How to Improve Your Credit and Finance Infertility Treatment

Couple reviewing their credit

The ARC Affordable Payment Plan helps finance the cost of your fertility treatment. Financing options for services, such as IVF or IUI, and fertility medications are available through your fertility clinic as a member of ARC Fertility. This payment program helps make infertility treatment more affordable with manageable monthly payments.

How Your Monthly Payment Is Determined

The ARC loan application is easy to fill out and an ARC Patient Services Specialist can help you through the process. The actual amount of your monthly loan payment will depend on the amount of the loan, the length of time for repayment and the annual percentage rate (APR), which is based on your credit rating. If you are not initially approved, you can sometimes also have a friend or family member apply on your behalf. In addition, there are ways to fix and rebuild your credit so you can re-apply for financing.

Attaining the Best Rate

Multiple factors affect your credit score: payment history has the biggest impact; your credit utilization rate — how much of your available credit you are using — comes in second.

How quickly you can improve your credit score depends on what it is and why. The lower your score, the more likely you are to achieve a 100 – point increase because even small changes can make a big difference. Once you begin and keep making key changes described below, positive data will be reported to the credit bureaus (credit card companies usually make monthly reports). Showing a positive trend that will improve your score.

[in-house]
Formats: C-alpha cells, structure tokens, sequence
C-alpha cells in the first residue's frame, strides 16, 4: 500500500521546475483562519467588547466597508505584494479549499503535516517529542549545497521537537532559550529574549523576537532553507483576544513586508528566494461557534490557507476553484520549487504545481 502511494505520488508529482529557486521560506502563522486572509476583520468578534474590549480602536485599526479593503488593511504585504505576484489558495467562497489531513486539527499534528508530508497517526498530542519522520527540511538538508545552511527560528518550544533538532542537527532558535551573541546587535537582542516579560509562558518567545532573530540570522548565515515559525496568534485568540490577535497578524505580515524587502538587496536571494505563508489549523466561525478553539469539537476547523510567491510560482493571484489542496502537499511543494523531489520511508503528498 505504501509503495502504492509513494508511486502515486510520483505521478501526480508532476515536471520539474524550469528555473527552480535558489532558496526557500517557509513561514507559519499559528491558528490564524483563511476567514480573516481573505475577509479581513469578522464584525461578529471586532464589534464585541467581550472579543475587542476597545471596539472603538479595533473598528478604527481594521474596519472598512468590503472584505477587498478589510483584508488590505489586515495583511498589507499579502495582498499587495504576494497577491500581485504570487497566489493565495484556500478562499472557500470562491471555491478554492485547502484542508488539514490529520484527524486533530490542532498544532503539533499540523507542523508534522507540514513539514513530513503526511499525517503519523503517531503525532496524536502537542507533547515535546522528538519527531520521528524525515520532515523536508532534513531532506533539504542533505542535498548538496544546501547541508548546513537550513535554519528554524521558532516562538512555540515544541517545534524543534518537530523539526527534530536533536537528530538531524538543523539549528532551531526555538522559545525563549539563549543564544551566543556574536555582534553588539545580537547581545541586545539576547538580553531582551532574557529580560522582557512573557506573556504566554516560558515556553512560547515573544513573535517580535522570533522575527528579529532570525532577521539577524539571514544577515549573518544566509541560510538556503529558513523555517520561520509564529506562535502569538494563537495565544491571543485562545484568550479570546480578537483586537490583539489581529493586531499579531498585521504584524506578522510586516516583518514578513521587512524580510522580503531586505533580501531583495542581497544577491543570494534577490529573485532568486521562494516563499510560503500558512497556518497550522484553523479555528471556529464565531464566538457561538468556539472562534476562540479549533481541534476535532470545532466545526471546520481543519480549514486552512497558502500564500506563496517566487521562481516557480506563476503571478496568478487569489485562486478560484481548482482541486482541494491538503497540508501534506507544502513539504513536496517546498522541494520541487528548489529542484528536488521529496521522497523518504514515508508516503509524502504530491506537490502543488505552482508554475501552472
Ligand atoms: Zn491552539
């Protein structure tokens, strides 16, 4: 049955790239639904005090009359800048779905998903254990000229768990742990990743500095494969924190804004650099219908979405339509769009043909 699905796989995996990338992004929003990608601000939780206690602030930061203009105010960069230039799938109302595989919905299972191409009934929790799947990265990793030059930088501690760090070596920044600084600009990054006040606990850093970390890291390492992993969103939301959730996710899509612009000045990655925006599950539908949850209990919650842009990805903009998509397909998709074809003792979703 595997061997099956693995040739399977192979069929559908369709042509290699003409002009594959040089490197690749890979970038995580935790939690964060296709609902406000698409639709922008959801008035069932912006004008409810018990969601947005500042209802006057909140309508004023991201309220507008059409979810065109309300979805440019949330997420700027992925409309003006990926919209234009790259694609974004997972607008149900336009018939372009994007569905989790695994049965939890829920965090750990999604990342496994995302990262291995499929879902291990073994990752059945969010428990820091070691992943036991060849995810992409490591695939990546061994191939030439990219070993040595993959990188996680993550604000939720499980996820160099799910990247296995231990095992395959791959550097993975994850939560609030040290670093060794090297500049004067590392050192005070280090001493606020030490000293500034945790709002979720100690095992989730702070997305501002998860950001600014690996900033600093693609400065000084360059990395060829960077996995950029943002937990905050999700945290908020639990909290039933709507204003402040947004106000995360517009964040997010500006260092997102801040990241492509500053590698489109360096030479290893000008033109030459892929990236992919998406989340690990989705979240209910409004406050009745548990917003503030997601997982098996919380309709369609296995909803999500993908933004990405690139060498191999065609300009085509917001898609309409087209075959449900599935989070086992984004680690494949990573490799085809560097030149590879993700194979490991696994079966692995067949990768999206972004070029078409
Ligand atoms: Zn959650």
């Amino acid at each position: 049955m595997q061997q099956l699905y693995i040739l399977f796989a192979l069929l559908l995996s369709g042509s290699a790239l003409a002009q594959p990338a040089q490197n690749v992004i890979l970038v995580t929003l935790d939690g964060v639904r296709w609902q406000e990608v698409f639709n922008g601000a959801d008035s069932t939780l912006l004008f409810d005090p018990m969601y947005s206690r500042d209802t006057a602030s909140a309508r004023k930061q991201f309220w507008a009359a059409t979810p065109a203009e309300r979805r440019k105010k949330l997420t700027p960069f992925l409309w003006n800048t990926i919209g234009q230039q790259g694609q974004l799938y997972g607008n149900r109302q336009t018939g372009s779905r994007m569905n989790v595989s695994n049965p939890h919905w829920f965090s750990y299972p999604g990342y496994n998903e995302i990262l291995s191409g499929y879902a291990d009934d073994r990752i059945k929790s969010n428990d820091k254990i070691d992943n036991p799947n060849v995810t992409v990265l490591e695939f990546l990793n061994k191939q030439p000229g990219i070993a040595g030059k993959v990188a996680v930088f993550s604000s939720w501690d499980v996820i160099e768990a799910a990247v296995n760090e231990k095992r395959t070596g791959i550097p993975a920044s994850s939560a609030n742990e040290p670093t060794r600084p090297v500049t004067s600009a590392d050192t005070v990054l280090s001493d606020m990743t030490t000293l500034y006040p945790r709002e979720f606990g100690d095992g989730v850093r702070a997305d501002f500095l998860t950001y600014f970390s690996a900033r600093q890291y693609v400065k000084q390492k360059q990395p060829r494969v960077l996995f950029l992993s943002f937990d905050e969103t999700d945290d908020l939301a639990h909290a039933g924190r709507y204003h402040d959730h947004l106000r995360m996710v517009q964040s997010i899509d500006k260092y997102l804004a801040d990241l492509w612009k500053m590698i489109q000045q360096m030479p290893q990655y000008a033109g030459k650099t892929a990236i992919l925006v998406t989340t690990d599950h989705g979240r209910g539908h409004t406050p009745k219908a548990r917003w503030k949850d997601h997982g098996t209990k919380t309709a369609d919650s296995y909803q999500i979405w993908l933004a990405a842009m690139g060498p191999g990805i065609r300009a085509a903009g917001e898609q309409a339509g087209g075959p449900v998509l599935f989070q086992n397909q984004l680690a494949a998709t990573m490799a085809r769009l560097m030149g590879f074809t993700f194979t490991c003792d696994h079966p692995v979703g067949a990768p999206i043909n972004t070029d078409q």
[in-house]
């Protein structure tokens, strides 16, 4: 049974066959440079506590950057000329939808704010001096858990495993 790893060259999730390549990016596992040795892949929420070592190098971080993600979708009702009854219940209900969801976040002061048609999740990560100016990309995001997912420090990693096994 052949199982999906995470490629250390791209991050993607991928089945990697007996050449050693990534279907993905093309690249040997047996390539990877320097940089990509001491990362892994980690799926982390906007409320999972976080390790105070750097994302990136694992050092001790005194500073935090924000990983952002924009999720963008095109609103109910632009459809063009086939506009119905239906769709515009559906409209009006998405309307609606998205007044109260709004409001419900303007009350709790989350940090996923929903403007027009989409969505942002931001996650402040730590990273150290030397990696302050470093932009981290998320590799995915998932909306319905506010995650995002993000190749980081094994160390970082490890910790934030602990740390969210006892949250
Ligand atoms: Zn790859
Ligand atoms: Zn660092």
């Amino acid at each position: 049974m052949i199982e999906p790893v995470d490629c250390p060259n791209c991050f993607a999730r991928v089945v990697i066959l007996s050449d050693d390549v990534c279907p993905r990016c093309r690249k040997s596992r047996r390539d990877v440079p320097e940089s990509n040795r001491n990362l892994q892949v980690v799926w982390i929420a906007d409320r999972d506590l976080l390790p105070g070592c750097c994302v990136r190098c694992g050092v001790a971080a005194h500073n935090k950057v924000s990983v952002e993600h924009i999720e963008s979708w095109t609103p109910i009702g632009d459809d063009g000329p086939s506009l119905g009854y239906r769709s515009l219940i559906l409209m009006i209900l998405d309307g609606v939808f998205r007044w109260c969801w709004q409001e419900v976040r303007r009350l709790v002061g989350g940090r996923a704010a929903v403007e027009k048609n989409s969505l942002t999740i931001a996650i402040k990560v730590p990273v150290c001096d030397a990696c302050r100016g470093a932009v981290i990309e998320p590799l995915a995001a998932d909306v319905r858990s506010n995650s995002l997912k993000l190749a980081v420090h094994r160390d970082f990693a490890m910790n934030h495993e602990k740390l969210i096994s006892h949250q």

5 Steps for Improving Your Credit Score

For most people, a realistic timeframe to improve your score is 6 months. More serious problems such as delinquencies or bankruptcy take longer to fix. Do keep in mind that lenders have different policies about who qualifies for a loan and at what rate, and that recent behavior makes a difference.

The best and fastest fixes to raising your credit score:

  1. Fix any negative errors on your credit report
    Be sure to check that balances are correct as this affects your credit utilization rate.
  2. Make all your payments on time
    Consider signing up for auto-payment. 
  3. Pay any outstanding bills that haven’t been sent to collection
    If you are behind on your credit card or utility bills, pay those first. A payment 1-2 months late has less effect on your credit than one 3 months late.
  4. Pay any outstanding bills sent to collections
    Show that you paid what you owed even though it’s late. If the amount has already been charged off, make sure you can pay it in full before paying or the clock starts again on the collections process and will stay on your account for another seven years. 
  5. Reduce your credit utilization
    It’s best to keep your utilization below 30-35%, but the lower, the better. As soon as creditors report lower balances, your utilization rate is lower and will be reflected in your score. Consider all your options to pay down credit balances to reach a 30% rate quickly including using any cash reserves, money from family or friends or a 401(k) loan. Retirement loans are not reported to credit bureaus and can usually be processed in a matter of weeks.

Here’s your guide to what you need to know to improve your credit score with helpful resources on how to do-it-yourself or find professional help:

Get Your Credit Report for Free

To learn your credit score, you can request a free copy of your credit report through Credit Karma, credit.com and  annualcreditreport.com.

Understanding Your Credit Reports and Credit Scores

A complete credit picture requires a report from all three national credit bureaus and will include information from banks, creditors and public records such as a late payment history and delinquencies and how much debt you have relative to your overall credit limit. 

Cleaning Up Your Credit Report

Review the report to see if any negative information is incorrect, too old, or doesn’t look familiar and could be from identity theft. You can dispute errors or negative information more than 7 years old or ask the credit bureau to investigate. Your letter should explain the facts along with documentation. To learn what to look for, how to correct errors and add positive information see detailed advice from NOLO.

Rebuilding and Improving Your Credit